There are many kinds of stress, but professional stress, or that stress that is related to your job or profession is of a very special type.
If professional stress is not managed, and allowed to remain to torment you, it easily deserves its name, "the silent killer"
Below find all you need to know on how to manage professional stress.
Professional stress is the stress that occurs within the workplace, or while performing professional activity, and is nothing more than a person's physio-psychological response to various stimuli that sets off our inbreed fight-or-flight reaction.
The stimuli can be caused by one's superiors, co-workers, tasks, workplace environmental factors, and a host of other conditions.
These stimuli give rise to stress and this stress, if constant, can and will affect ones immune system, mental health, and overall physical well-being.
How Professional Stress Affects Us
In its basic form, stress and the fight-or-flight reaction is meant to protect us.
It causes physical reactions, such as the endocrine glands secreting hormones and enzymes to prepare our bodies for combat or a quick removal from the stress stimuli.
Once resolved (either through a fight or flight), our bodies return to normal.
In the workplace, where these stimuli are constant, our bodies are continually in a state of stress.
It is now a well accepted fact that this kind of stress is one of the greatest causes of all illness.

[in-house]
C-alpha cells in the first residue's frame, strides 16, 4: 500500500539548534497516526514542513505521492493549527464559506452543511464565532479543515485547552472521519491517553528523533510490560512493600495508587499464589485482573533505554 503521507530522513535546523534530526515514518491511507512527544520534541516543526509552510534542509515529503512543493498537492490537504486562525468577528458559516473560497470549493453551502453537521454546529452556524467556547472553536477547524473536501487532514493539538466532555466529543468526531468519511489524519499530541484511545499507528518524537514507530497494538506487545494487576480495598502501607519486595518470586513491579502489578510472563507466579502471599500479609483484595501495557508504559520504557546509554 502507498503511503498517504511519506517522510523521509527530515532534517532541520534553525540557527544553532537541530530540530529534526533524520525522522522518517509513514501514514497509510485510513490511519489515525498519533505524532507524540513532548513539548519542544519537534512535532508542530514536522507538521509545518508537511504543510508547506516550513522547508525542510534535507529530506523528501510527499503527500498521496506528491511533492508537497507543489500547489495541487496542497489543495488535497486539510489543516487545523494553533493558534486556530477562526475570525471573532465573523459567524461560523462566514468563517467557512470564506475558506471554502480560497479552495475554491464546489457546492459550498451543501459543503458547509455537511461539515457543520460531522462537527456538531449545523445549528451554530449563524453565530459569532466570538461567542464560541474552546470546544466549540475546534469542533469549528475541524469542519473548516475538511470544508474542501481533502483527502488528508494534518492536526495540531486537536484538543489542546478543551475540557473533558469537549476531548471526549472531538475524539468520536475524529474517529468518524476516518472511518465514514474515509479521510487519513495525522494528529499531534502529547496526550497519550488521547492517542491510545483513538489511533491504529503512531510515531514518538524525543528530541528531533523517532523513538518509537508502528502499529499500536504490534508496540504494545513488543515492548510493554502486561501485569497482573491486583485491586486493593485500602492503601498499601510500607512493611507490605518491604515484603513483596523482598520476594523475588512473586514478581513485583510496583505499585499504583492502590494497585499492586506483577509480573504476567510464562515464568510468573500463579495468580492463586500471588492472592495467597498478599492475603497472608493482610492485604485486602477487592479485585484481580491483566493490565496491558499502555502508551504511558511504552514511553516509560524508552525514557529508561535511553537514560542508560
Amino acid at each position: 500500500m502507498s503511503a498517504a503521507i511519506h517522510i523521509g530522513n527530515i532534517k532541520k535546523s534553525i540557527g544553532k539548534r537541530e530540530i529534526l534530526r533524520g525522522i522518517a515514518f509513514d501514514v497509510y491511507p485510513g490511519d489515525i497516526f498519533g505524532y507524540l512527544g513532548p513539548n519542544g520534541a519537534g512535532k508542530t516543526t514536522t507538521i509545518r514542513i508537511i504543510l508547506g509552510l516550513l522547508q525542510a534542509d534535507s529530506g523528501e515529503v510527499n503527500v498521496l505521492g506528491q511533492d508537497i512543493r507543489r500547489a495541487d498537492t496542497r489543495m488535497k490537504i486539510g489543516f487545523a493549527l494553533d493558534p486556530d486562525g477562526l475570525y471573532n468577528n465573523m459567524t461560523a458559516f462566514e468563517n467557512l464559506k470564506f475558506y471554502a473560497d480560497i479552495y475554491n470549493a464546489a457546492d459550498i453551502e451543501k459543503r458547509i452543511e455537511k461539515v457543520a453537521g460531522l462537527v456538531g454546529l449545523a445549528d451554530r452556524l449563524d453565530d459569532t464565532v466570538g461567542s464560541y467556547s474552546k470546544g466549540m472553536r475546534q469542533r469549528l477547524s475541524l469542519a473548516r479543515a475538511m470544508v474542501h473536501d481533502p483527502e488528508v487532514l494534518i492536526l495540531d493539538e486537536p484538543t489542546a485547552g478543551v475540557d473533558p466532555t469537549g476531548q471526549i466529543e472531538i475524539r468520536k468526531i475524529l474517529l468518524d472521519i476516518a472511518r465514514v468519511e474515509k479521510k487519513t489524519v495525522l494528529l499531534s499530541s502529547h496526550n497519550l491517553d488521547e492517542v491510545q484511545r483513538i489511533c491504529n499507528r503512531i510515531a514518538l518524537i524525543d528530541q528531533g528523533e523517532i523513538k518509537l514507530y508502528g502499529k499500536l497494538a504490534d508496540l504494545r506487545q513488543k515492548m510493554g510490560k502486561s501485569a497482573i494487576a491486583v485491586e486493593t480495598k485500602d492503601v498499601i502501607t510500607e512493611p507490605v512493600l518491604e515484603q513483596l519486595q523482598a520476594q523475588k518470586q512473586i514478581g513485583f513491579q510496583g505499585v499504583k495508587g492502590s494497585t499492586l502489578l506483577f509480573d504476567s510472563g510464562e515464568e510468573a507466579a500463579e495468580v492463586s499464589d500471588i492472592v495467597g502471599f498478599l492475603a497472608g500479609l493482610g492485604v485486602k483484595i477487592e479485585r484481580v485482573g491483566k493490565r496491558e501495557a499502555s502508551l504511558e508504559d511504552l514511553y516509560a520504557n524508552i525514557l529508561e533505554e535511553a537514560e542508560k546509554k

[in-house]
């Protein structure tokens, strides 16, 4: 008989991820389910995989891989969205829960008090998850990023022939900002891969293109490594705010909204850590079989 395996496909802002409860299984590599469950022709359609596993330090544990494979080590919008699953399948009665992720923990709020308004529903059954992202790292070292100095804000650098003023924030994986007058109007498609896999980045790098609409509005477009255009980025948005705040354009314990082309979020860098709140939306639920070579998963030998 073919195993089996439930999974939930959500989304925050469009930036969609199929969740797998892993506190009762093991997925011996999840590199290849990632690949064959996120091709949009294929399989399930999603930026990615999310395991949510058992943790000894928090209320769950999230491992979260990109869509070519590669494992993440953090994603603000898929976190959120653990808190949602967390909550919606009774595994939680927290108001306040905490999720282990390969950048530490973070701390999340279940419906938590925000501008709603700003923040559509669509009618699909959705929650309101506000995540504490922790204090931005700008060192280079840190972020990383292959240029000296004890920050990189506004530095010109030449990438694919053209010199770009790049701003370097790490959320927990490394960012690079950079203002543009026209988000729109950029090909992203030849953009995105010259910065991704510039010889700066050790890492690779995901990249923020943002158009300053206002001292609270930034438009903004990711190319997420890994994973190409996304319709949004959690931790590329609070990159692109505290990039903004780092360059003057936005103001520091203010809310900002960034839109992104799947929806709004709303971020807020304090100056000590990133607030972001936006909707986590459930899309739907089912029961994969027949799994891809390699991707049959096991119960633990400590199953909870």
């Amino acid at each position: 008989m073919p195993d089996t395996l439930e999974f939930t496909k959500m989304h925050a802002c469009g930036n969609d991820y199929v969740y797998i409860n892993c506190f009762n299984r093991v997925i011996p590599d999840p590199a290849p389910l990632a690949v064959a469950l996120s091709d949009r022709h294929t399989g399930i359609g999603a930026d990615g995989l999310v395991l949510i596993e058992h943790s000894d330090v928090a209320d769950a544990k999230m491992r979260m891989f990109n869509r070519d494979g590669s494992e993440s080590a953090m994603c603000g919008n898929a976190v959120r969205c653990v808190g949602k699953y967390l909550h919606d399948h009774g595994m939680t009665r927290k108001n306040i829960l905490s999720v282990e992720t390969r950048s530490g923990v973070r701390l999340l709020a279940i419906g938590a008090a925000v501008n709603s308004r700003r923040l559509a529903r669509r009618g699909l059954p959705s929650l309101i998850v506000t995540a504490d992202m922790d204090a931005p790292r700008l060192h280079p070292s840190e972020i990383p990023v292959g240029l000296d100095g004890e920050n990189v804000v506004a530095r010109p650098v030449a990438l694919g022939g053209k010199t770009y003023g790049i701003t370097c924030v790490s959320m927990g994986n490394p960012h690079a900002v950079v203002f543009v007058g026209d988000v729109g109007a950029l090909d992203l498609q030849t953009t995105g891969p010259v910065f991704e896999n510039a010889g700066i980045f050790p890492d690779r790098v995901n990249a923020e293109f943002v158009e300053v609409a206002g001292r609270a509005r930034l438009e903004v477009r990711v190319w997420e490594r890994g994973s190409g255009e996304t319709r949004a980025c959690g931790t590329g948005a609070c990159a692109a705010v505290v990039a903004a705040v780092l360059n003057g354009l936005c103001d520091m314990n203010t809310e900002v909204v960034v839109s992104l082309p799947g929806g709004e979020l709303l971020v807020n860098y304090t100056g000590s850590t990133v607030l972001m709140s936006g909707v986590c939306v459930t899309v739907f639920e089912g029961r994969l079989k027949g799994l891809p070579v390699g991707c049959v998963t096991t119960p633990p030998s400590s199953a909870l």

This stress is responsible for both stroke and heart attack; it daily destroys the immune system, in lighter forms cause's migraine headaches, eczema, complications in pregnancy, and high susceptibility to any infectious disease.
Professional Stress Management
These are the techniques designed to give a person effective mechanisms for coping and dealing with professional stress.
The first step is to identify the stressor.
If it is a boss, a co-worker, environmental factors, whatever it is, it must first be identified if it is to be managed. It is not very difficult and some few moments of serious thought will give rise to what that stressor or stressors are.
The next step is to do a clear self-examination, away from the workplace, and when in a relaxed state.
This self-examination will eventually reveal how you react to stress, which psychologists determine as Type A or Type B. Whatever you are, you must know it, accept it, and then you can begin to manage the stress that is tormenting you.
This examination will tell you what you have to do, when you compare it to the stressor.
You may need to be more organized, change your outlook, your attitude, force yourself to relax, change your diet or other habits, develop a better sense of humor, force yourself to relax (as in meditation or massage). Whatever it is, you will understand it from your quiet analysis.
There are lots of remedies, even changing your work, or profession in the worst case. However, there are also some very good habits to develop which will reduce or eliminate the average and usual work stressors.
1. Learn how and when to say, 'no'. Remember people seldom walk on you unless you lie down first.
2. Strive to become perfectly organized
3. Reduce your anxiety by setting meaning and sticking with them.
4. If your stress is environmental, attend to eliminating it, whatever the source.
5. Learn the relaxing breathing techniques offered in any course of yoga.
6. Do not take yourself or your job too seriously.
7. Buy a stress ball, and play with it in times of stress. Imagine the stress going into the ball, and out of your body
8. Manage your time well. The more professional you are, the more you need to manage your time professionally. This will reduce unnecessary stress.